posted by TedW at 3:04 PM on April 22, 2006


Screw soda. I'd go for a margarita!
posted by brundlefly at 3:09 PM on April 22, 2006


I don't think they were overreacting then, but some of them are overreacting now. I've seen news comments like 'if he'd have managed to open the door, we'd all have died.' Well, there's no way he could have physically opened the door itself, so they can relax. He'd probably have had a better chance grabbing something pointy and trying to cut open the skin of the plane itself, or bashing out a window.

Still, if I'd have been there, I'd have absolutely freaked out at the time. The chance that I was on the one plane left in the world with an outward opening door would have seemed very, very real at that point.

From the account, it sounds to me like this was caused by a psychotic break and not related to any kind of terrorism. With the number of people flying, having some go crazy on planes is probably inevitable.
posted by Mitrovarr at 3:53 PM on April 22, 2006


From one of the eywitness' other forum posts:

I am not too knowledgable on the equipment that was brought out but there was a large wedged shaped bright yellow armored looking vehicle that was brought out with personnel dressed in silver foil looking uniforms. There were several other van type vehicles along the route from the plane to the terminal. One appeared to have been opened up along the side with electronic equipment be used for some purpose.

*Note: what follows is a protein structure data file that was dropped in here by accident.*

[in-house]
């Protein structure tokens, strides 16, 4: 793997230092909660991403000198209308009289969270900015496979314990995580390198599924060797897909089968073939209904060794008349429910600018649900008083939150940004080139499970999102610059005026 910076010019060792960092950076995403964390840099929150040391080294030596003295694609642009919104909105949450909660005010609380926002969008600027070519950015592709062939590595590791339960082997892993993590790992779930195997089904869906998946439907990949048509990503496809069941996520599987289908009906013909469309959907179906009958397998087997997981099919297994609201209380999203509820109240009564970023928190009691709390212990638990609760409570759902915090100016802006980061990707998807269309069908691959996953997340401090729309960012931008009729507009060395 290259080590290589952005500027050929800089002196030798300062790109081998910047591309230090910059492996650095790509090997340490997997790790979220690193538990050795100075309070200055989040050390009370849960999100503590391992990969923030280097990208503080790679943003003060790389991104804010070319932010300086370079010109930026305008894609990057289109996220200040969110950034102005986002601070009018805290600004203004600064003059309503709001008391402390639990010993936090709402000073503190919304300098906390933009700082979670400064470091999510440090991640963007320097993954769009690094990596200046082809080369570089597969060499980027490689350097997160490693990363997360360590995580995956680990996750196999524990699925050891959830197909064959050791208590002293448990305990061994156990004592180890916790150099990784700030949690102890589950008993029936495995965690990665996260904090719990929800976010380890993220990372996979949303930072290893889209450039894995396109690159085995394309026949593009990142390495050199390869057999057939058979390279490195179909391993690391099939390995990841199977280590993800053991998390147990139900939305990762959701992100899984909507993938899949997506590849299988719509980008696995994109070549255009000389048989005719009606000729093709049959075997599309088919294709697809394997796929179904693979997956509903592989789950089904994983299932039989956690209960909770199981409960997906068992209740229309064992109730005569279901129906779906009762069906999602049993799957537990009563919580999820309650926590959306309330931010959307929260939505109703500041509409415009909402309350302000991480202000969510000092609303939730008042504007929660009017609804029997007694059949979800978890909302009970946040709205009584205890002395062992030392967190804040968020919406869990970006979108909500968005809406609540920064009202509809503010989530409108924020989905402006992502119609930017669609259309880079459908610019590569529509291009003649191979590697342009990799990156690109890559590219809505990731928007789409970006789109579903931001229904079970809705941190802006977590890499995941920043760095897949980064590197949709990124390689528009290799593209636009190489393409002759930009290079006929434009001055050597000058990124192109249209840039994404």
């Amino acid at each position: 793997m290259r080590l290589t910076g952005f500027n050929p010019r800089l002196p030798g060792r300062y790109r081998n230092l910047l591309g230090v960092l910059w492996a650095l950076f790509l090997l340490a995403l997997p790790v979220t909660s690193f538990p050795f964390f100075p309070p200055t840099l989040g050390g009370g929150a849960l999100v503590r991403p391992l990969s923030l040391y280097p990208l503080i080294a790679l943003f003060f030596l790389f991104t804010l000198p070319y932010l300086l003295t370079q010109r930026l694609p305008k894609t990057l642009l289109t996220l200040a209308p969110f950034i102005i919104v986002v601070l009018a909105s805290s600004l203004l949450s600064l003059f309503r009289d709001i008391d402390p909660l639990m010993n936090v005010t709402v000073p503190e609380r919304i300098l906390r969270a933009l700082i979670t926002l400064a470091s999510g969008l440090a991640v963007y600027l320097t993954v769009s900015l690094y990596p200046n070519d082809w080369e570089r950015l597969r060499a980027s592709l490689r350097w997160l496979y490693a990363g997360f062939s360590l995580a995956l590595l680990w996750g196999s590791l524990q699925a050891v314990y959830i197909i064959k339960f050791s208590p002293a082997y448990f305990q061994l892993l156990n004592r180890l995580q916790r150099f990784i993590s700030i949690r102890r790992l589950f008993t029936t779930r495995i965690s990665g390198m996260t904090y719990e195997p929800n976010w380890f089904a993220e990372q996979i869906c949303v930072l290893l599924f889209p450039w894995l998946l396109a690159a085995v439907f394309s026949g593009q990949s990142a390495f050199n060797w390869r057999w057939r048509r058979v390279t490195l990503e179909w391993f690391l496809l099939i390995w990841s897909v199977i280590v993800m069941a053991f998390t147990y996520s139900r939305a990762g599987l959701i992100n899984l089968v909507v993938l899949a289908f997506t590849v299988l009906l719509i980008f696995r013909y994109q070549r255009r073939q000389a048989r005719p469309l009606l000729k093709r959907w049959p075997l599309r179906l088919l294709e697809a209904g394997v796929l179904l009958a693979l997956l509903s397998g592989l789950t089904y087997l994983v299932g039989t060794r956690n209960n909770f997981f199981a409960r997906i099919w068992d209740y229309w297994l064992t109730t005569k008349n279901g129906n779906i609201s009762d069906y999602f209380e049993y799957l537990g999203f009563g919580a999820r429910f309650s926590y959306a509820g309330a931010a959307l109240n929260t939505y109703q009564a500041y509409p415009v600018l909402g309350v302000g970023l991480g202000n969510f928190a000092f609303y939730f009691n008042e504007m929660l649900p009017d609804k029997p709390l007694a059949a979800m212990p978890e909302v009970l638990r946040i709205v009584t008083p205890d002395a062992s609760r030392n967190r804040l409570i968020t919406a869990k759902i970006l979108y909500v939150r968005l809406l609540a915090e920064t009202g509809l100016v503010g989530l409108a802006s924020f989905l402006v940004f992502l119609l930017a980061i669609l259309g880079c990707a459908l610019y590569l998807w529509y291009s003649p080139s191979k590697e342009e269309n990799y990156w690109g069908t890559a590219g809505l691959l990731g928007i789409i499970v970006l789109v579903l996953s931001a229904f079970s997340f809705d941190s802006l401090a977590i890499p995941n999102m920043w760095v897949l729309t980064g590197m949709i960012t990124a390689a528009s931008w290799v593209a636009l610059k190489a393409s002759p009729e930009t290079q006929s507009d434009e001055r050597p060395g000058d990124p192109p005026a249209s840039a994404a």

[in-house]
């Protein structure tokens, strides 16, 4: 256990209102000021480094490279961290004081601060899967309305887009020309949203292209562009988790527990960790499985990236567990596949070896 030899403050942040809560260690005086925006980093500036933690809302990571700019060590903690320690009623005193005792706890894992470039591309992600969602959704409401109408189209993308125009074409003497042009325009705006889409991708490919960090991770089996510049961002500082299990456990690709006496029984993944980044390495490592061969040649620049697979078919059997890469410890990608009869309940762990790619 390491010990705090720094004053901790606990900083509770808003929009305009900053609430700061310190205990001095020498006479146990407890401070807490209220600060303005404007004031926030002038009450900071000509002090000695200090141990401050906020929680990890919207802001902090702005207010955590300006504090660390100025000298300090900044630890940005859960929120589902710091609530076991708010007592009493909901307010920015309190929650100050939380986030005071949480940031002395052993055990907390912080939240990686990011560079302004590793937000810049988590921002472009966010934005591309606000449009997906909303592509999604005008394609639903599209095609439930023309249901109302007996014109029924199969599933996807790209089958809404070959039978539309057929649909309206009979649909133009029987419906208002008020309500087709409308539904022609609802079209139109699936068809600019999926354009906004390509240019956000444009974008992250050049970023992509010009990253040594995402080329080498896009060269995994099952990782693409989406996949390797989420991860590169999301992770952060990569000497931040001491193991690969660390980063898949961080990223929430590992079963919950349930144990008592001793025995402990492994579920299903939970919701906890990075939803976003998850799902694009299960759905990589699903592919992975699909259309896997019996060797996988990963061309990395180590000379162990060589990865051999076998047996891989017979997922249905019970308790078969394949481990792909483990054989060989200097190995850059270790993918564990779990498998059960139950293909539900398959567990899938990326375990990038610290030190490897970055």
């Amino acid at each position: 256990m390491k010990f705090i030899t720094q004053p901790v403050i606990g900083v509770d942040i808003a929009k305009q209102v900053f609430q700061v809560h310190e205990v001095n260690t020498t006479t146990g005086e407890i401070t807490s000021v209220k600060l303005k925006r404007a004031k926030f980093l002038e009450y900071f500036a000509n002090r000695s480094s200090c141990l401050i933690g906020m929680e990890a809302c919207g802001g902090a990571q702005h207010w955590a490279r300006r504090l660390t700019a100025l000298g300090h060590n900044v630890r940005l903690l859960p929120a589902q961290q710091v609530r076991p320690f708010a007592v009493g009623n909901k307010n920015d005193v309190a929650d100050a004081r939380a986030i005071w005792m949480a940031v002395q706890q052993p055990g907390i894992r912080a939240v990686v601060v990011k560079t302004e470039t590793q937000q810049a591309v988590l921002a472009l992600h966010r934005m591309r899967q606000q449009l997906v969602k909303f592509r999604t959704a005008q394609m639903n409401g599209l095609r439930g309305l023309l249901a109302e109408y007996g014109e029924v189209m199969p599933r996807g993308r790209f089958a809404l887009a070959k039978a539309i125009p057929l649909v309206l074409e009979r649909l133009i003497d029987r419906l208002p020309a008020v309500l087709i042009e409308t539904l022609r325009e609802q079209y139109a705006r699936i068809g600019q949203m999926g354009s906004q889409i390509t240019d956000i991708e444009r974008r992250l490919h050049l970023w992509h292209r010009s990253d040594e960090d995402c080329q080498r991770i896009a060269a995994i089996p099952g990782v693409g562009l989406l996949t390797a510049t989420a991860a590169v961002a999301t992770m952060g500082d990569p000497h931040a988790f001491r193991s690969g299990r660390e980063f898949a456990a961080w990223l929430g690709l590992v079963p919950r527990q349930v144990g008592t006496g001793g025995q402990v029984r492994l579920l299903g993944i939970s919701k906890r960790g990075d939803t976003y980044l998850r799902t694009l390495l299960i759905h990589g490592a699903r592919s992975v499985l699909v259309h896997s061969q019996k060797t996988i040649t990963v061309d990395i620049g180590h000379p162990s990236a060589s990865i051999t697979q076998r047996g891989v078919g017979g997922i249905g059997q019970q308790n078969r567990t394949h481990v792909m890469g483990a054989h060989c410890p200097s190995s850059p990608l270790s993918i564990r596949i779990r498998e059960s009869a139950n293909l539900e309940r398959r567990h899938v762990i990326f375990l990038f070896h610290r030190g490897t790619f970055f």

What does this describe? Some sort of bomb detection equipment? Do they have these at all airports in the states?
posted by jamesonandwater at 5:04 PM on April 22, 2006


sounds like a fire engine - airport ones are often yellow, there's a modern model with a wedge shaped front that could match the description, and the silver uniforms are to reflect heat.
posted by andrew cooke at 5:23 PM on April 22, 2006


pictures
posted by andrew cooke at 5:26 PM on April 22, 2006


Screw soda. I'd go for a margarita!

do they serve shakes on a plane?
posted by pyramid termite at 5:29 PM on April 22, 2006 [1 favorite]


Ha ha ha....yeah, over reacted. Perhaps the hysteria over the door by sofa-quarterbacks is something we can all debate, but I will be the first person to grab the nutjob by his head of head and punch him a good one if he has is hands on the door and is screaming gibberish. Why? Not because I believe the door will open but because he is not acting rationally (in a lmited space, flying 500 mph at an altitude of 40,000 feet.) We are all expected to be nice under these conditions and there is a thin line to cross to what is not nice. Screaming I want to die, going for the exit door, etc. is a big giant step across the line.

What chilled me was I was on the reverse flight earlier, Sac to Chicago and landed last night. Ugh.

As far as the bomb, doubtful these days...possible but doubtful. Nothing to be done about that though if one does make it onboard. The good news is at that airspeed your neck will snap and it's all over pretty quickly.